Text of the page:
The lake is at about 710 surface acres so a little lower than our last report. Surface water temperatures are very similar at approximately 70 degrees. The fishing has been decent for just about all species of fish at the lake. Recent rains have helped flows at Reilly Canyon some. Reports of good-sized catfish have been coming in from the inlet using mainly night crawlers but various catfish baits are producing as well. The bass are also biting early in the mornings and late evenings. Trout are still being caught during all hours of the day and green colored PowerBait is still on the menu and catching plenty of fish. Walleye are being landed at deeper depths with worm harnesses and jigs. The forecast is showing rain for the holiday weekend but do not let that discourage you if you had planned to fish. The worm fishing should pick up with the rain and water disturbances. Try fishing near Reilly Canyon as various types of fish have all been reported being caught off various worm rigs and PowerBait. Remember, all boats must be inspected prior to launching on the lake.
The surface water temperature is around 68 degrees and water levels are at about 68 percent capacity. Fishing has been fair lately but is expected to start picking up with the cooler nights and shorter days ahead. Early mornings are still going to be the best bet, as the lake temperature will be at the lowest point during the early morning. Bass can be taken on top water baits in the early morning hours, as well as soft plastics, buzzbaits, and crankbaits. Walleye will continue to be found mainly in deeper water, but as water temperatures continue to decline, the walleye will also move up into shallower water in search of prey so try some reactionary style lures and rigs. Lindy rigs, grubs, spoons, and live bait are currently producing walleye. Not many reports on trout fishing right now. Catfish are being caught on the west end using chicken liver and worms. Boaters are reminded that summer boat ramp hours (5 a.m.-11 p.m.) are in effect.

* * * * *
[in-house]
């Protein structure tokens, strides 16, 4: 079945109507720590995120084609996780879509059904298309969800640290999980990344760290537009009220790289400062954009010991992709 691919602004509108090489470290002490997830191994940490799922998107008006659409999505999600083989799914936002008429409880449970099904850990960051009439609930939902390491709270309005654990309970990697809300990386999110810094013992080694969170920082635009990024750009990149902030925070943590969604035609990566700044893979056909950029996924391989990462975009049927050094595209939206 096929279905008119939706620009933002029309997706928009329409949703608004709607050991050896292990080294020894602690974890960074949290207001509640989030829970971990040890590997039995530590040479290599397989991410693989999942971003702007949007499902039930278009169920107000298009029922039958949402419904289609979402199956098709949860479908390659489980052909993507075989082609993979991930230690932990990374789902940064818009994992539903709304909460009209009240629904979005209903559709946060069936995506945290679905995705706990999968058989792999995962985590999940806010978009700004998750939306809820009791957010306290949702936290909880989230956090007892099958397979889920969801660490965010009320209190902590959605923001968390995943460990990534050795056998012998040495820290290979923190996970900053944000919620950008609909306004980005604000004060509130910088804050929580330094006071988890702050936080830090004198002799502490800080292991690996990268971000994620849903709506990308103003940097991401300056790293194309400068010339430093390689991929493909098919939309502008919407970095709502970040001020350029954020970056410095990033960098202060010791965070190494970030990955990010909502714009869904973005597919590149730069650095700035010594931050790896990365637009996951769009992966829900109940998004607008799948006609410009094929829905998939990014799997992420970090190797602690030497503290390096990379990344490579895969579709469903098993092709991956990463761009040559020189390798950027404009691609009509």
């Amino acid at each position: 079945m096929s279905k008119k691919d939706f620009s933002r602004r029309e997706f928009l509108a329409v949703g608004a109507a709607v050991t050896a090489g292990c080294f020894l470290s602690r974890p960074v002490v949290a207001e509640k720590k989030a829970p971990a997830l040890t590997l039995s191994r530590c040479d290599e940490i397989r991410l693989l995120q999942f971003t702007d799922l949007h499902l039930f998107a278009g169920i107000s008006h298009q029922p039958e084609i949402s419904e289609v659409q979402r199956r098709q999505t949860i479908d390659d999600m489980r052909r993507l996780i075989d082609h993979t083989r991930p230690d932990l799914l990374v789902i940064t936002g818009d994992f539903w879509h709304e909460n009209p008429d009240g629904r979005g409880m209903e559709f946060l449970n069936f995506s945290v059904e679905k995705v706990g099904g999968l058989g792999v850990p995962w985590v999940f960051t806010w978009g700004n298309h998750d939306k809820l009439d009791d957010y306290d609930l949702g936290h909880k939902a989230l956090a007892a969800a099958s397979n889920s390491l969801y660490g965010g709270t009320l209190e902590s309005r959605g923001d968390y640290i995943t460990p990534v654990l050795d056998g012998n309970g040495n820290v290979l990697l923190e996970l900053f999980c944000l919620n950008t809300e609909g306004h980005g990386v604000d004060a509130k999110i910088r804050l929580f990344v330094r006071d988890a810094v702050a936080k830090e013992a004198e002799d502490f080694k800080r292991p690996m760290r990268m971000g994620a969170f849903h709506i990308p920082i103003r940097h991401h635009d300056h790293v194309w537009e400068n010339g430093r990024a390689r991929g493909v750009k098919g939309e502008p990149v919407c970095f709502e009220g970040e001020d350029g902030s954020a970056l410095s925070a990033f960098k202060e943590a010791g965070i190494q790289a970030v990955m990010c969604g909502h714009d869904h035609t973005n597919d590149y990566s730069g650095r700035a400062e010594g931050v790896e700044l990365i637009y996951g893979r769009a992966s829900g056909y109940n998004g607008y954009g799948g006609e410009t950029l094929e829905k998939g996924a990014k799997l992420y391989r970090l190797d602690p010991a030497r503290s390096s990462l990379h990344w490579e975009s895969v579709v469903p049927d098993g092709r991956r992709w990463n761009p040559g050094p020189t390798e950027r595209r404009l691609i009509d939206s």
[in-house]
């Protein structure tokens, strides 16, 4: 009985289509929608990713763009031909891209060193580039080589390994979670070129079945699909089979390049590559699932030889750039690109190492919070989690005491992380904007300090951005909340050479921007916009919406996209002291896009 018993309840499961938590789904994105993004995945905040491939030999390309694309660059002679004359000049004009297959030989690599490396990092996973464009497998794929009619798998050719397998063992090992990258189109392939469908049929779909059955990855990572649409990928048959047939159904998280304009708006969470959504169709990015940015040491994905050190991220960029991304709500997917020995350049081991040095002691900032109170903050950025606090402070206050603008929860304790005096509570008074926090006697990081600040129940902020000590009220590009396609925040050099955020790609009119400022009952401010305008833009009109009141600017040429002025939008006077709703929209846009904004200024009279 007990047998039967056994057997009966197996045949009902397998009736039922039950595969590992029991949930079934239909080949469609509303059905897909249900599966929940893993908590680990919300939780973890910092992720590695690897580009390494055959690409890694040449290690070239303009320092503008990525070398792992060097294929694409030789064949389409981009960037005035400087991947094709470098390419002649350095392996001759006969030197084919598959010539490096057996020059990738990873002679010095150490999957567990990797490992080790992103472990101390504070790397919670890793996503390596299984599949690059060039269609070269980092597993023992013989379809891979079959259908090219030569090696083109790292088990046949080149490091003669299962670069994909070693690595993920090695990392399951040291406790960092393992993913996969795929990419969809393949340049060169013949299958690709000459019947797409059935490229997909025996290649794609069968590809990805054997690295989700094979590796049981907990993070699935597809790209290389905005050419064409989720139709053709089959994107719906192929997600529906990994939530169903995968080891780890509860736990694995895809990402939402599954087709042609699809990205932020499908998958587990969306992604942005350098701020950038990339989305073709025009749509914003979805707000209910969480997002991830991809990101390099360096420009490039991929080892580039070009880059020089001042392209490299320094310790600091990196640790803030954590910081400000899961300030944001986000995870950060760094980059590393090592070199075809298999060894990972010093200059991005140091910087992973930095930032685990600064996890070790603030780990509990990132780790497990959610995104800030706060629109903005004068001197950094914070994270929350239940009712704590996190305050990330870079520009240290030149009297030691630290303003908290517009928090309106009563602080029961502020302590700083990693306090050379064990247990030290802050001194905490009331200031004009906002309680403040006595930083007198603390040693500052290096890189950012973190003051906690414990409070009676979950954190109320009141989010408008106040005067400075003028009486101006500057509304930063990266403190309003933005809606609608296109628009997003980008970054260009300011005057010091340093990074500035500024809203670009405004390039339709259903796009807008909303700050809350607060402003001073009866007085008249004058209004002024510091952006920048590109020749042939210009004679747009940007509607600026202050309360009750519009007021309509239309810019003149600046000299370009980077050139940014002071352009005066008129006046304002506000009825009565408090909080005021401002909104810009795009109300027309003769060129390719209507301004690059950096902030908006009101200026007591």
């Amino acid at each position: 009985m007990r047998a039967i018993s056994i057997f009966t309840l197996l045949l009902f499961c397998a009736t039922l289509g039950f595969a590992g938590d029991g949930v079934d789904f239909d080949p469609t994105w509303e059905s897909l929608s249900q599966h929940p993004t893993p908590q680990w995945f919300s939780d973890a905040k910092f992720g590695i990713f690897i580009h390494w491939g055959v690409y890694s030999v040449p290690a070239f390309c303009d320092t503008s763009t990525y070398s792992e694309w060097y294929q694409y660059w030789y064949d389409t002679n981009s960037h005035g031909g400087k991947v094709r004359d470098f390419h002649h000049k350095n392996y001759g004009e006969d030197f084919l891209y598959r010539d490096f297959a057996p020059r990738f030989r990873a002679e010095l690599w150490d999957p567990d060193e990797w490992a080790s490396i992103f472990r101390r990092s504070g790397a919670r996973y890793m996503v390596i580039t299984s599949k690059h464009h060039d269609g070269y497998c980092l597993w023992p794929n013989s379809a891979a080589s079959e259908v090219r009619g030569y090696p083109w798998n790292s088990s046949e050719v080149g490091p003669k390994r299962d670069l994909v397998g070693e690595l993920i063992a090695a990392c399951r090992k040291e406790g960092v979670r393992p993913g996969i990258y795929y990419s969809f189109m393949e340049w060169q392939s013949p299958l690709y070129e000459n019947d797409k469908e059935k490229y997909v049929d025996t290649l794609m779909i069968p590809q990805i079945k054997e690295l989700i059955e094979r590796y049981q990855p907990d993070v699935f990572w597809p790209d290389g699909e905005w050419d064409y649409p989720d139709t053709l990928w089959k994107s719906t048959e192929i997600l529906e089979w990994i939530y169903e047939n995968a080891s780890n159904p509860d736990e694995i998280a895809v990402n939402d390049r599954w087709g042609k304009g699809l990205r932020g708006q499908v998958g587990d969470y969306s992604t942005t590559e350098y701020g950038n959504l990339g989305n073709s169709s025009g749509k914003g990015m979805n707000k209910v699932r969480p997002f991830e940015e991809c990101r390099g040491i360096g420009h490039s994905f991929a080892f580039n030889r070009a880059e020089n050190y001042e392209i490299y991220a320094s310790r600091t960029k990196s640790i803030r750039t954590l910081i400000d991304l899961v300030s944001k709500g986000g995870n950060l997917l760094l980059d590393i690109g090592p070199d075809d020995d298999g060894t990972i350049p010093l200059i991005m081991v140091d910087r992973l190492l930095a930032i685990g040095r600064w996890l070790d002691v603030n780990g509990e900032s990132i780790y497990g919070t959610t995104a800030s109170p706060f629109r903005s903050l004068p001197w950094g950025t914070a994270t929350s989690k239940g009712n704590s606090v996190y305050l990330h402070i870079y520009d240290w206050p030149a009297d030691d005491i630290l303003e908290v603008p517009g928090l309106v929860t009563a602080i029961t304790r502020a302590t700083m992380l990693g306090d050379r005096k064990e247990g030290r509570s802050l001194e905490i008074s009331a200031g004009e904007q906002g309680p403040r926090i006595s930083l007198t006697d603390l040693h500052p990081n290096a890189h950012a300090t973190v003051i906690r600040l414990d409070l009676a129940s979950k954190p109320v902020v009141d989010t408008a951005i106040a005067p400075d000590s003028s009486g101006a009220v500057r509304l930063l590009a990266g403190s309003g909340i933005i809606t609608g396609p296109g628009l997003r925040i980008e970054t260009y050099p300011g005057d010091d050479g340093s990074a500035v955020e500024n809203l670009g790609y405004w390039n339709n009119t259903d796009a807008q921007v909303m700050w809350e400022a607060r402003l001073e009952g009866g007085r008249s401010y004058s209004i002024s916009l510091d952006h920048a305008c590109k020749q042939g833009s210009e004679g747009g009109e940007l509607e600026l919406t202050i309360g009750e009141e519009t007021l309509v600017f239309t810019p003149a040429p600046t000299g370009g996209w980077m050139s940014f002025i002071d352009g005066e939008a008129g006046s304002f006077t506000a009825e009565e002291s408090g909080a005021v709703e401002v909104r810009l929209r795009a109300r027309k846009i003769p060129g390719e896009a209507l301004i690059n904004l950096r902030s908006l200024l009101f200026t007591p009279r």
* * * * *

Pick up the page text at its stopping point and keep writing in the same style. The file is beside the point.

Fishing reported as decent to slow. When recently stocked the fishing will be good but during these warmer days fish have been lethargic and deep. Look to mix up the techniques/lures and fish during the cooler times of the day. This reservoir packs some resident fish that have avoided the â€śhookâ€ť over the years and can reach very decent sizes.
The current flows are allowing for some excellent wade fishing. The caddis and golden stoneflies are still the main food source for the trout but look for blue winged olives to start appearing as we get to that time of year for the fall hatch. Below the Lake Creek confluence the flows increased some which typically causes the fish to school in the riffles or pocket waters. The fish in this section of stream will be posted up in faster moving water where oxygen is more abundant so try a heavier nymph rig that will get you down to the fish. Reports of hopper dropper rigs are working with a Patâ€™s Rubber Legs trailed by a baetis, pheasant tail or Two Bit Hookers. Stimulators and terrestrials have also enticed trout for anglers. Terrestrials to use include various hoppers, Amyâ€™s Aunts or a Chubby Chernobyl.